Adobe to bridge gender wage gap in India, US

| Updated: October 22, 2017 20:41:13

Adobe to bridge gender wage gap in India, US

Adobe Systems has introduced a gender pay parity policy in India as well as globally to achieve 100 per cent pay parity between male and female employees across levels, reports businessworld.in.


The company is working on closing the gender wage gap in the US by the end of its current fiscal year, in November, with women paid $1 for every $1 earned by male employees.


Pay parity is one of the key issues in drive for gender diversity. According to Monster Salary Index (MSI) data from 2016, the current gender pay gap in India stands at 25 per cent, where men earned a median gross hourly salary of Rs 345.8 against women who earned only Rs 259.8. The gap has narrowed by two percentage points from 27.2 per cent in 2015 and is closer to the 24.1 per cent in 2014. The survey was conducted on over 2,000 working women.


In India, the company said female employees are now earning 99 per cent of what male employees earn, and is working to bridge the remaining gap over the first half of the next fiscal year that starts December. Adobe’s US and India employees combined comprise 80 per cent of the company’s global workforce.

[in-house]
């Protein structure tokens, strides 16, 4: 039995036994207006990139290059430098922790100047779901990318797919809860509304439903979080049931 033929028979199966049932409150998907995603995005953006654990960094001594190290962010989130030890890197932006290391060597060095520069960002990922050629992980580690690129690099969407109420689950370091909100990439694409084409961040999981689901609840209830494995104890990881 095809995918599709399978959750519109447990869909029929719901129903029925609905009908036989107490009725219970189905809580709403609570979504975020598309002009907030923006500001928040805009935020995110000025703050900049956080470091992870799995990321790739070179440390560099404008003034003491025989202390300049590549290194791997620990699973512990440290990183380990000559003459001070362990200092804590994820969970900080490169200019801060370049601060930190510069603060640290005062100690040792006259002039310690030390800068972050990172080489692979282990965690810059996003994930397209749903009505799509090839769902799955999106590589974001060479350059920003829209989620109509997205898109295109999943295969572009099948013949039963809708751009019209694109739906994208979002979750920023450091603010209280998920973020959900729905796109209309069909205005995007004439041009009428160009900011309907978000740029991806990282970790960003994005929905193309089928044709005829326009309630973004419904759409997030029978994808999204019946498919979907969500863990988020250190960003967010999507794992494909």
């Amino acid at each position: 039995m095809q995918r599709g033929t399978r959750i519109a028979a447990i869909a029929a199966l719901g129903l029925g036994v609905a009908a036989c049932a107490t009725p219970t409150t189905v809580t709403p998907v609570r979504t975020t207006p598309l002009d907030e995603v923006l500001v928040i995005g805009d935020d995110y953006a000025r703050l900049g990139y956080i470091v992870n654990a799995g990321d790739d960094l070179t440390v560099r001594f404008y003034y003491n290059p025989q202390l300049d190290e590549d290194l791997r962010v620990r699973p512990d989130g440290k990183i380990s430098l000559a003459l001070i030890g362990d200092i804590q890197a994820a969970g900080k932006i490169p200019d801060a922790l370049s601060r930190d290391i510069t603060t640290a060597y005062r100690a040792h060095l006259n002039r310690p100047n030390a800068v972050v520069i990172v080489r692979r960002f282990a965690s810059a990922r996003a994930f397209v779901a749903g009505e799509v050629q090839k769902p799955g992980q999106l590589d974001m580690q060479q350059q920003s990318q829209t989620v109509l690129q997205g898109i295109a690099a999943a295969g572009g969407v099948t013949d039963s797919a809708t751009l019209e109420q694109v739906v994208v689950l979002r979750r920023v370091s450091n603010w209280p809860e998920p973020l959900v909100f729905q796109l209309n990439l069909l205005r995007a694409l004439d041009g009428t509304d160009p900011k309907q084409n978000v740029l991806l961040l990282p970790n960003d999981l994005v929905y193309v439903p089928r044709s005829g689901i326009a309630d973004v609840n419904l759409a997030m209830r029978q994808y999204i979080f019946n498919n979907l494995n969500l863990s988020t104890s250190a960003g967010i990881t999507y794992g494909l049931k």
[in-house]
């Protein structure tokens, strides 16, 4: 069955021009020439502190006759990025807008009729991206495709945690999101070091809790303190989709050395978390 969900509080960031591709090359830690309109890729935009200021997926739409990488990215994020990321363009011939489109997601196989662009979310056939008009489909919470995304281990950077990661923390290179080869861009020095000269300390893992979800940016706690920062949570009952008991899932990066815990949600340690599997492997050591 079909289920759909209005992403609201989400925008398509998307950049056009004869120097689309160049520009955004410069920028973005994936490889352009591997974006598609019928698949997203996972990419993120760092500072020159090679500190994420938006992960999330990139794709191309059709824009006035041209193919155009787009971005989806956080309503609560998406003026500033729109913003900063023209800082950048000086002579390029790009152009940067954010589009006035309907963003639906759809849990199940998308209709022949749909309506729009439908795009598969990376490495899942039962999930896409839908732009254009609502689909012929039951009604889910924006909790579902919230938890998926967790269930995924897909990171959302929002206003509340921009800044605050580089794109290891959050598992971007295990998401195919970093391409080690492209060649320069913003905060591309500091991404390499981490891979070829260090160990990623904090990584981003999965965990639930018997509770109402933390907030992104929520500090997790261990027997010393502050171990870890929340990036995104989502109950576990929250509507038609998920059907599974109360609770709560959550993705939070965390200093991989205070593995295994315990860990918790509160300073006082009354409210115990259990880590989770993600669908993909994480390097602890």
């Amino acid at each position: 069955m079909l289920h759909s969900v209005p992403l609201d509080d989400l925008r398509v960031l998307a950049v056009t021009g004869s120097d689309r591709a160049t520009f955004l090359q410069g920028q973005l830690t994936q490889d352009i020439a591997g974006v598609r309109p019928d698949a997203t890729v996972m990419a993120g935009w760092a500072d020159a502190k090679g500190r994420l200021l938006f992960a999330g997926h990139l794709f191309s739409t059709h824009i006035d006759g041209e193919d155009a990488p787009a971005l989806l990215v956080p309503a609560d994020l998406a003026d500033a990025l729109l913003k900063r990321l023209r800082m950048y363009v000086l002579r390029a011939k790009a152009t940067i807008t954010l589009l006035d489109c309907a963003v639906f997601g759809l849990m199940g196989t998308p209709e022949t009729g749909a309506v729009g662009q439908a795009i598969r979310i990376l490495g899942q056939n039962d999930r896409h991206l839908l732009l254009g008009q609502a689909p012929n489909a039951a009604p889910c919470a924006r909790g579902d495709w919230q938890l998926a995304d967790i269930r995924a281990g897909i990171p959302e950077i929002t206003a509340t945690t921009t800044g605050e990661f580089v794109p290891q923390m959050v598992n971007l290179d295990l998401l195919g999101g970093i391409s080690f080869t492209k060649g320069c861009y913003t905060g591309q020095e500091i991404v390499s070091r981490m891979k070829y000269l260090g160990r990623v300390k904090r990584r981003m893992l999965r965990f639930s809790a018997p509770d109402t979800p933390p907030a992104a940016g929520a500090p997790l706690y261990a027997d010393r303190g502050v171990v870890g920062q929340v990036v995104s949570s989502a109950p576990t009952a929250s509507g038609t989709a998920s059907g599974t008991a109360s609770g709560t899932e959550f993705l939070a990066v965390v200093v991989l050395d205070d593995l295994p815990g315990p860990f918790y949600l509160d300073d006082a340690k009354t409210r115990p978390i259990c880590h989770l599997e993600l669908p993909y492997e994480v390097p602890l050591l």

The company had conducted a gender audit four quarters ago to understand the existing pay gap. In India, the company has bridged the gap from 96 per cent parity to 99 per cent parity over the last three quarters. The company looked at the pay levels for male and female employees, and with all criteria – experience, performance, etc – being equal, it took corrective action to remove the pay disparity.


Abdul Jaleel, vice president-people resources at Adobe India said, “Gender pay parity is a project we have been pursuing over the past one year. We want to take a stand on the issue and achieve 100 per cent parity between pay of male and female employees. We are sharing the data openly and saying our goal is to provide equal opportunities and pay for all employees, regardless of gender.”


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